) were one of several bands of the Pit River tribe of Native Americans
who lived in northern California
, USA. They lived in the Fall River valley, Tule Lake and Pit River
area near Montgomery Creek in Shasta County
to Goose Lake
on the Oregon
state line. They were closely related to the Atsugewi
The Achomawi spoke a Palaihnihan
Pit River Tribe
The Pit River Tribe, a Tribe of eleven (11) autonomous bands of Indians that adopted a formal written Constitution on August 16, 1964, for the purpose of securing our Rights and Powers inherent in our Sovereign status as reinforced by the laws of the United States, developing and protecting Pit River (Achomawi - Atsugewi) ancestral lands and all other resources, preserving peace and order in our community, promoting the general welfare of our people and our descendants, protecting the rights of the Tribe and of our members, and preserving our land base, culture and identity.
The Tribe is comprised of eleven (11) autonomous bands: Ajumawi, Atsugewi, Atwamsini, Illmawi, Astarawi, Hammawi, Hewisedawi, Itsatawi, Aporige, Kosealekte, and Madesi, that since time immemorial have resided in the area known as the 100-mile square, located in parts of Shasta, Siskiyou, Modoc, and Lassen Counties in the State of California, as referred to in the Pit River Docket No. 347, (7 ICC 815 at 844), Indian Claims Commission.
Like other Northern Californians, the Achomawi lived by hunting, gathering and fishing.Their main foods are grasshoppers, plants, small animals and fish.
One method of catching fish was the building of fish traps near the shore composed of lava stone walls, with an outer wall and inner walls that concentrate the issuing spring water to attract the sucker and trout The openings are then closed using a keystone, canoe prow or log. The inner walls trap the fish in the shallow gravel area directly in front of the spring's mouth where they are taken by spear or basket. The shallow gravel enclosure was also the spawning grounds for the sucker fish, which the Achomawi were careful to maintain for a successful spawn by opening the walls to release the fish.
The fish were cleaned, and then sun-dried or smoked on wooden frames for either later consumption or trade with other groups. The harvest was done in the evening using torches for light to show the fish, which could number in the hundreds.
Several fish traps can be seen along the shores of Ahjumawi Lava Springs State Park.
Fish hooks and fish spears were made from deer bone, the fish spear being a two pronged bone that had a socket for the fitting of a wooden shaft.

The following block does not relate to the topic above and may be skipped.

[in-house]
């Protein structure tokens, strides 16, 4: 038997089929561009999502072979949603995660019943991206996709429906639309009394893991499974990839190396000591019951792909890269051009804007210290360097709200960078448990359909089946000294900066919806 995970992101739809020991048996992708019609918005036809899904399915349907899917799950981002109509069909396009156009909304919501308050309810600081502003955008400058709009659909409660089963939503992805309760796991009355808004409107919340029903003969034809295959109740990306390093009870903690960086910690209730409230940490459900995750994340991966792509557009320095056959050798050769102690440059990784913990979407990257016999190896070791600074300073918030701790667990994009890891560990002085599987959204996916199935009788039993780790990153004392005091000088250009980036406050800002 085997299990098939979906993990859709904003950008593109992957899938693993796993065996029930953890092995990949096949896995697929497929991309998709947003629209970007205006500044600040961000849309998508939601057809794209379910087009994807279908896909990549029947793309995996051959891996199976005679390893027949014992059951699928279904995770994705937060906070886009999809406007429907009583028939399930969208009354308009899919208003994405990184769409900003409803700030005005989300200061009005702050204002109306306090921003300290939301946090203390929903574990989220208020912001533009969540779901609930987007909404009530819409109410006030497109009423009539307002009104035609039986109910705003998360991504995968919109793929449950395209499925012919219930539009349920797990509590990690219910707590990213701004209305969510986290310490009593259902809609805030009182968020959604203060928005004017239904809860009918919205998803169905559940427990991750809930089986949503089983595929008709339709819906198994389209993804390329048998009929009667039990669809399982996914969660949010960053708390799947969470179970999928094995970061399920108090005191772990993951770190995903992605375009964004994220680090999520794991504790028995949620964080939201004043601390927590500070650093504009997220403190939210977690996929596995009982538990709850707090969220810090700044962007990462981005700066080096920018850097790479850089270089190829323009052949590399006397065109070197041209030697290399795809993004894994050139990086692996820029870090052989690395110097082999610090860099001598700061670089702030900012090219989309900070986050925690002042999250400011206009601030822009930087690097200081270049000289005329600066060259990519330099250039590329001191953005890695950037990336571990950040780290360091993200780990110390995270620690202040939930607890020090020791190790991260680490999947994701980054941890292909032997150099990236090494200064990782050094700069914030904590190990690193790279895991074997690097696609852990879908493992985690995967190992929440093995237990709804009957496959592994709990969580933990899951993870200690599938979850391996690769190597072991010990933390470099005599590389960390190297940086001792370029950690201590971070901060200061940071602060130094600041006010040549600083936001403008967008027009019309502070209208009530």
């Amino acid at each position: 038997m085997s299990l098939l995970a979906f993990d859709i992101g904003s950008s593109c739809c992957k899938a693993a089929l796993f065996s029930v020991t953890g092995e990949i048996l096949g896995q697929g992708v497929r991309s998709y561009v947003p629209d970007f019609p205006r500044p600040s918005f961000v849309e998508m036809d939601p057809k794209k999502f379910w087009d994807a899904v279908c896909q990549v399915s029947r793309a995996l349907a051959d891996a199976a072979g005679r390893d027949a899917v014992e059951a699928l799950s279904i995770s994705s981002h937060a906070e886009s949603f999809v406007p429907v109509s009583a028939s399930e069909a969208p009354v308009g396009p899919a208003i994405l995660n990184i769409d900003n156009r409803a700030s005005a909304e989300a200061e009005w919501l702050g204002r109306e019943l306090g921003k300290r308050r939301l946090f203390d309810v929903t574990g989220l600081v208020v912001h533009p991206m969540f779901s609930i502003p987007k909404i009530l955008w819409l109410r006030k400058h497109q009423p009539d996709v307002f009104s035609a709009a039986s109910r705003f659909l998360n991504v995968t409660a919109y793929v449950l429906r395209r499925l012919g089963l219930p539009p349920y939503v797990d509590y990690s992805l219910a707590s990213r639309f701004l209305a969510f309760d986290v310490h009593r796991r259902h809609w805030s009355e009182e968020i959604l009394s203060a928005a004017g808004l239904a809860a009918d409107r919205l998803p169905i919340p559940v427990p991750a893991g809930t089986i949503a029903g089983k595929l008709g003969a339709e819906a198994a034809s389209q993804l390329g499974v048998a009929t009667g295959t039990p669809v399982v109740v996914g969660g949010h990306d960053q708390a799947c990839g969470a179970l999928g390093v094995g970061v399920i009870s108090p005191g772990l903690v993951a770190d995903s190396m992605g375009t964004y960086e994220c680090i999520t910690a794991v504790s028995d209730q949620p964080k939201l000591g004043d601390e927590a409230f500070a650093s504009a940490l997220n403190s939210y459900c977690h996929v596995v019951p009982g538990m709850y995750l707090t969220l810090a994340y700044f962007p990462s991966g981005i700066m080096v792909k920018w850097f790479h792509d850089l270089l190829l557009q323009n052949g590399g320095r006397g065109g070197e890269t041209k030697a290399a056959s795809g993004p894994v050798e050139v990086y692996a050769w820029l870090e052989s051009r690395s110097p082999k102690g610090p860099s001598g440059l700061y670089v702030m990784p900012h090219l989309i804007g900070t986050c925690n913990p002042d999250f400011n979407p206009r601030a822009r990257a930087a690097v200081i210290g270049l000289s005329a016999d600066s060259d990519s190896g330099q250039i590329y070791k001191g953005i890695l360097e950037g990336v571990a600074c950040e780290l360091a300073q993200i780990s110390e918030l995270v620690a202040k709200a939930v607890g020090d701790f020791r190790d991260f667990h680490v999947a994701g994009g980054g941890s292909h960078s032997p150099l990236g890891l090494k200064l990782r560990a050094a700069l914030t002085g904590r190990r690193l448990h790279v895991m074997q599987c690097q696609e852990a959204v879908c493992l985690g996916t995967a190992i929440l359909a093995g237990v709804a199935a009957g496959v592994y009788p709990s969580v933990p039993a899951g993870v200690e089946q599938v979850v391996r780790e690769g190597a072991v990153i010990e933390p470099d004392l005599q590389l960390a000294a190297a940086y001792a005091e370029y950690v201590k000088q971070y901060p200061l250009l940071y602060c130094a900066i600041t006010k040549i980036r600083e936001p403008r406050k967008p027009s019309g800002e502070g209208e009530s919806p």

Nets were another method employed to snare trout, pike and sucker and the Achomawi made five different types , three of which were bag-shaped dipnets , a seine and a gill net. Of the three dipnets, the Lipake was the smallest, a round bag with an oval hoop sewn at the mouth that was used to scoop the sucker fish into while diving underwater.
Hunting techniques differed from other California Native Americans. A deep pit would be dug along a deer trail, covered with brush, the trail restored including adding deer tracks using a hoof, and all dirt and human evidence taken away. The settlers' cattle would also fall in these pits, so much so that the settlers convinced the people to stop this practice. The pits were most numerous near the river because the deer came down to drink and so the river is named for these trapping pits.
Acorns, pine nuts, seeds of wild oats and other grasses, manzanita berries and other berries were prepared for either consumption, winter storage or for trade.
The plant commonly called camas (Camassia Quamash) was (and still is) an important food source of many Native American groups and was widely traded. Used as a sweetener and food enhancer, the bulbs were pit-cooked for more than a day traditionally.
Achomawi basketry was of the twined type. Cooking vessels had broad openings, slightly rounded bottom and sides with willow rods for upright structure. Other types of baskets were the burdenbasket, cradle, serving-tray and the open- mesh beater basket for harvesting seeds. Achomawi made use of bear grass for an overlay
of wheat-colored strands with black stems of maidenhair fern for background color.
Estimates for the pre-contact populations of most native groups in California have varied substantially. (See Population of Native California.) Alfred L. Kroeber (1925:883) estimated the combined 1770 population of the Achomawi and Atsugewi as 3,000. A more detailed analysis by Fred B. Kniffen (1928) arrived at the same figure. T. R. Garth (1978:237) estimated the Atsugewi population at a maximum of 850, which would leave at least 2,150 for the Achomawi.
Kroeber estimated the combined population of the Achomawi and Astugewi in 1910 as 1,100. The population was given as about 500 in 1936.
Community & Economic Development
The Tribe has a Housing Authority that through Government Grants have developed community housing projects, tribal housing for low income families and elders. The Tribe operates a Tribal Day Care, and environmental program. The Pit River Tribe currently operates Pit River Casino a Class III gaming facility located on 79 Acres in Burney, California.
- Garth, T. R. 1978. "Atsugewi". In California, edited by Robert F. Heizer, pp. 236-243. Handbook of North American Indians, William C. Sturtevant, general editor, vol. 8. Smithsonian Institution, Washington, D.C.
- Kniffen, Fred B. 1928. "Achomawi Geography". University of California Publications in American Archaeology and Ethnology 23:297-332.
- Kroeber, A. L. 1925. Handbook of the Indians of California. Bureau of American Ethnology Bulletin No. 78. Washington, D.C.